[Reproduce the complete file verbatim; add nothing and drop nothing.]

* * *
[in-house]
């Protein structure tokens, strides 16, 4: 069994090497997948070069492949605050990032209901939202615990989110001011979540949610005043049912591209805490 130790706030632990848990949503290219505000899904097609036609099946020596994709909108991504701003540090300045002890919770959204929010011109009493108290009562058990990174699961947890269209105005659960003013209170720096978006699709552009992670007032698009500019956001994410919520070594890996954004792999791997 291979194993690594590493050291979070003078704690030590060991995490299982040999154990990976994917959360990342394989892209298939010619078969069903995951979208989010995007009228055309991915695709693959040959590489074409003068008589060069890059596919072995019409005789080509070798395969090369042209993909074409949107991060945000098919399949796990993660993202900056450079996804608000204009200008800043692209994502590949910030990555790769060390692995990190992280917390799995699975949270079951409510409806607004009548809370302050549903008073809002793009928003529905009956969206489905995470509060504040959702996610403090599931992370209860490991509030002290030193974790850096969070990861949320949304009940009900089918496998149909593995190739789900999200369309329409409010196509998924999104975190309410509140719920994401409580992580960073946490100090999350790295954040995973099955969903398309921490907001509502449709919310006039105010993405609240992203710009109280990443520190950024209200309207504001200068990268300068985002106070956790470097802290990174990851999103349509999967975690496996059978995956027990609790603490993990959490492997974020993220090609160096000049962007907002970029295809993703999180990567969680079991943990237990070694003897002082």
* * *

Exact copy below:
[in-house]
């Protein structure tokens, strides 16, 4: 069994090497997948070069492949605050990032209901939202615990989110001011979540949610005043049912591209805490 130790706030632990848990949503290219505000899904097609036609099946020596994709909108991504701003540090300045002890919770959204929010011109009493108290009562058990990174699961947890269209105005659960003013209170720096978006699709552009992670007032698009500019956001994410919520070594890996954004792999791997 291979194993690594590493050291979070003078704690030590060991995490299982040999154990990976994917959360990342394989892209298939010619078969069903995951979208989010995007009228055309991915695709693959040959590489074409003068008589060069890059596919072995019409005789080509070798395969090369042209993909074409949107991060945000098919399949796990993660993202900056450079996804608000204009200008800043692209994502590949910030990555790769060390692995990190992280917390799995699975949270079951409510409806607004009548809370302050549903008073809002793009928003529905009956969206489905995470509060504040959702996610403090599931992370209860490991509030002290030193974790850096969070990861949320949304009940009900089918496998149909593995190739789900999200369309329409409010196509998924999104975190309410509140719920994401409580992580960073946490100090999350790295954040995973099955969903398309921490907001509502449709919310006039105010993405609240992203710009109280990443520190950024209200309207504001200068990268300068985002106070956790470097802290990174990851999103349509999967975690496996059978995956027990609790603490993990959490492997974020993220090609160096000049962007907002970029295809993703999180990567969680079991943990237990070694003897002082």